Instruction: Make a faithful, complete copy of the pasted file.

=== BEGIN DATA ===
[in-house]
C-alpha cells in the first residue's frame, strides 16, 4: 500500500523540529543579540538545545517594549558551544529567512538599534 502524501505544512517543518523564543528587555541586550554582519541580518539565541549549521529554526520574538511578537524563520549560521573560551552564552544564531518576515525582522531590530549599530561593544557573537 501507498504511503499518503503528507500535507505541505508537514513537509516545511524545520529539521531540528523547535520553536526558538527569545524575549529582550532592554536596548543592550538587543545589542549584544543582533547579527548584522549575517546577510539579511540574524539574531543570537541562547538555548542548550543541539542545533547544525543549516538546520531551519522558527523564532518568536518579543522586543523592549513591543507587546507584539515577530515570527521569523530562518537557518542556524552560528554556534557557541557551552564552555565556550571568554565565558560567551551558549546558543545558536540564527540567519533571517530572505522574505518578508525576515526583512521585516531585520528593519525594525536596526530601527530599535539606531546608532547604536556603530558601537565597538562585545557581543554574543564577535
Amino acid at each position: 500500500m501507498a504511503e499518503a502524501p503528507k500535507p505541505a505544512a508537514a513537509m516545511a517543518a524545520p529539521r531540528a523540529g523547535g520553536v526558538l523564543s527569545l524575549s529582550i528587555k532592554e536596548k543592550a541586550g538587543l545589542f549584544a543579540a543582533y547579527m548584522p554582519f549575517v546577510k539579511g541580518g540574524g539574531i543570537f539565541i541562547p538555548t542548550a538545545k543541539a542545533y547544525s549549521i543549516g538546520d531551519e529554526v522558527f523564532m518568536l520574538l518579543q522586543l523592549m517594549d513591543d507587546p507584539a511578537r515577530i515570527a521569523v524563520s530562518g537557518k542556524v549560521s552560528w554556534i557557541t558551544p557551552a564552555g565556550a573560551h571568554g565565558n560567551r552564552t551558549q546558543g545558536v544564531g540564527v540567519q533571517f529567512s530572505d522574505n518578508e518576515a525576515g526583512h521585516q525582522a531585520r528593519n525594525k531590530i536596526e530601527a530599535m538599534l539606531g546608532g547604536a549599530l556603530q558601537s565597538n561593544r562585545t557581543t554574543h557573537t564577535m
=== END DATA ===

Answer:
[in-house]
C-alpha cells in the first residue's frame, strides 16, 4: 500500500523540529543579540538545545517594549558551544529567512538599534 502524501505544512517543518523564543528587555541586550554582519541580518539565541549549521529554526520574538511578537524563520549560521573560551552564552544564531518576515525582522531590530549599530561593544557573537 501507498504511503499518503503528507500535507505541505508537514513537509516545511524545520529539521531540528523547535520553536526558538527569545524575549529582550532592554536596548543592550538587543545589542549584544543582533547579527548584522549575517546577510539579511540574524539574531543570537541562547538555548542548550543541539542545533547544525543549516538546520531551519522558527523564532518568536518579543522586543523592549513591543507587546507584539515577530515570527521569523530562518537557518542556524552560528554556534557557541557551552564552555565556550571568554565565558560567551551558549546558543545558536540564527540567519533571517530572505522574505518578508525576515526583512521585516531585520528593519525594525536596526530601527530599535539606531546608532547604536556603530558601537565597538562585545557581543554574543564577535
Amino acid at each position: 500500500m501507498a504511503e499518503a502524501p503528507k500535507p505541505a505544512a508537514a513537509m516545511a517543518a524545520p529539521r531540528a523540529g523547535g520553536v526558538l523564543s527569545l524575549s529582550i528587555k532592554e536596548k543592550a541586550g538587543l545589542f549584544a543579540a543582533y547579527m548584522p554582519f549575517v546577510k539579511g541580518g540574524g539574531i543570537f539565541i541562547p538555548t542548550a538545545k543541539a542545533y547544525s549549521i543549516g538546520d531551519e529554526v522558527f523564532m518568536l520574538l518579543q522586543l523592549m517594549d513591543d507587546p507584539a511578537r515577530i515570527a521569523v524563520s530562518g537557518k542556524v549560521s552560528w554556534i557557541t558551544p557551552a564552555g565556550a573560551h571568554g565565558n560567551r552564552t551558549q546558543g545558536v544564531g540564527v540567519q533571517f529567512s530572505d522574505n518578508e518576515a525576515g526583512h521585516q525582522a531585520r528593519n525594525k531590530i536596526e530601527a530599535m538599534l539606531g546608532g547604536a549599530l556603530q558601537s565597538n561593544r562585545t557581543t554574543h557573537t564577535m